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Driving a buzzer

October 12th, 2009 · No Comments · Project Wiggum

In this post I will add a buzzer to my prototype and show two ways to test it, first by bit-banging a pin then by using a hardware counter.

Connecting the buzzer

I am using a CEM-1203 magnetic buzzer (datasheet).

This buzzer has peak frequency responses at 400Hz, 800Hz, 2kHz and 4kHz.

To connect it to the ATMEGA168, I followed the suggestion from the datasheet: the buzzer if driven by a 2N3904 NPN transistor and a diode protects the transistor from reverse currents from the magnetic inductance.

CEM-1203 buzzer connection schematic

The transistor is connected to the PB1 pin of the ATMEGA168.

CEM-1203A buzzer connection

Manual pin toggling

The buzzer should be controlled by a square wave signal with 1/2 duty. I will generate this square wave by toggling the PB1 output with appropriate delays:

  /* Setup PB1 as an output */
  DDRB = _BV(PB1);
  /* Initial period */
  period = 1600;
  /* Main loop */
    PORTB |= _BV(DDB1);
    delay_us(period / 2);
    PORTB &= ~_BV(DDB1);
    delay_us(period / 2);
    if (counter == 200)
      /* Reset the counter */
      counter = 0;
      /* Update the toggling period */
      if (period == 1600)
        period = 2000;
        period = 1600;

The period variable contains the period in us of the generated square wave. The counter toggles the period from 2000us (500Hz) to 1600us (625Hz) every 200 periods.

Here is the result:

Annoying isn’t it ?

Toggling an output in a loop is the easiest way to control the buzzer but it doesn’t allow the main program to do much else at the same time. To achieve this you can delegate the square wave generation to a hardware timer.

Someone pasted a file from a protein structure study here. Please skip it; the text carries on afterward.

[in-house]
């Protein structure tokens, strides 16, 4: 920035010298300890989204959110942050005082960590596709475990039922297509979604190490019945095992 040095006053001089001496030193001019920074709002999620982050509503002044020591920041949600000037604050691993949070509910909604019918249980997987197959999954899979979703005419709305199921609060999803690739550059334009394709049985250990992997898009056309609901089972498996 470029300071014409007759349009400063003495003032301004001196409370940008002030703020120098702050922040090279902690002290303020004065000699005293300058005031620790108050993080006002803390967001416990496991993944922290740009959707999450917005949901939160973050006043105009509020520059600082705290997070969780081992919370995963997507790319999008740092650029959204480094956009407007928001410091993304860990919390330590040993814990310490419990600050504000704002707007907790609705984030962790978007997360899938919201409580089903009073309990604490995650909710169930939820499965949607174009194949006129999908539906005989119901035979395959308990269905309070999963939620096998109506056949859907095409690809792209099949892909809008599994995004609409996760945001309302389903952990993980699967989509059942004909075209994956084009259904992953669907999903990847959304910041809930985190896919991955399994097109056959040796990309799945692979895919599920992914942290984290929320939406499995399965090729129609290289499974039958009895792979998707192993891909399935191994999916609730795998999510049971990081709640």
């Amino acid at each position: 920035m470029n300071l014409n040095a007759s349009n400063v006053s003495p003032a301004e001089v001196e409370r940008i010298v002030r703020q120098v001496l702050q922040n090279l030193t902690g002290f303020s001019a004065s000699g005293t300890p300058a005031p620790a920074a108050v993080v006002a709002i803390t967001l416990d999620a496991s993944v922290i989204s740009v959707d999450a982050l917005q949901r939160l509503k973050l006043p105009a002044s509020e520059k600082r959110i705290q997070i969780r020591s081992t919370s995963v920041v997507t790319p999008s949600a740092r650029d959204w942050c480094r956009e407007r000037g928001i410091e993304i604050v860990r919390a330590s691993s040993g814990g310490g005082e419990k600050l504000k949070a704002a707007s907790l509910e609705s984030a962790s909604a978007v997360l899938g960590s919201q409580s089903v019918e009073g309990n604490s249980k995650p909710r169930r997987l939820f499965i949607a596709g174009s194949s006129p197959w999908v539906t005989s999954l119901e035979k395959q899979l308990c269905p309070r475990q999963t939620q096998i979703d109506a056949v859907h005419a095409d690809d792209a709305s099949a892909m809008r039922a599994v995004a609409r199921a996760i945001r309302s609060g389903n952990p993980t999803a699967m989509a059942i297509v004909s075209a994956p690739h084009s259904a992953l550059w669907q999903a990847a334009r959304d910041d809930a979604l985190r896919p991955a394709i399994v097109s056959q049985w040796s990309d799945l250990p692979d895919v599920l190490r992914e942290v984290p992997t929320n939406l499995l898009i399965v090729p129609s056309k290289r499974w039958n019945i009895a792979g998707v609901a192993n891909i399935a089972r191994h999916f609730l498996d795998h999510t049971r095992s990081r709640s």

Using an hardware timer

An hardware timer is a counter that is constantly incremented by the CPU clock. Actions can be triggered when the counter reaches a predefined value. It is useful to measure time intervals or generate signals either for the software with an interrupt or for the hardware by toggling a pin.

To generate a square wave I will use timer1 from the ATMEGA168 in CTC mode (Clear Timer on Compare). The 16-bit resolution of timer1 offers the greatest precision for selecting an output frequency. The timer is setup to toggle the OC1A/PB1 pin when it reaches the OCR1A value. By changing the OCR1A value, I can control the period of the OC1A signal. The following schema diagram excerpted from the ATMEGA168 datasheet illustrate the expected behavior:

ATMEGA168 CTC mode timing diagram

Here is the timer configuration:

  // Clear Timer on Compare Mode
  // Toggle OC1A/PB1 on Compare Match
  // clk/8 prescaling
  TCCR1A = _BV(COM1A0);
  TCCR1B = _BV(WGM12) | _BV(CS11);

I choose a clk/8 prescaler to obtain a 2MHz counter from my 16MHz main clock. So each 0.5us the counter value is increased. When it reaches OCR1A, OC1A is toggled and the counter value is reset to 0.

The output frequency is computed from the following formula: Fo = Fclk / (2.N.(1+OCR1A)), where N=8 is the clock prescaling factor and Fclk is 16MHz. To output a 400Hz square wave: OCR1A = 2500 – 1 = 2499, where 2500 is the period of the signal in ┬Ás.

The main loop of my test program is greatly simplified and I have now a better control on the duration of the tones:

  /* Initial period */
  period = (2500 - 1);
  /* Main loop */
    // Update the counter TOP value
    OCR1A = period;
    /* Update the period */
    if (period == (2500 - 1))
      period = 5000 - 1; // 200 Hz
      period = 2500 - 1; // 400 Hz

The result:

Coming next

We have now finished with the test of the elements required by the MMI. In the next post I will connect a GPS to get NMEA data through the serial port.

Full source code


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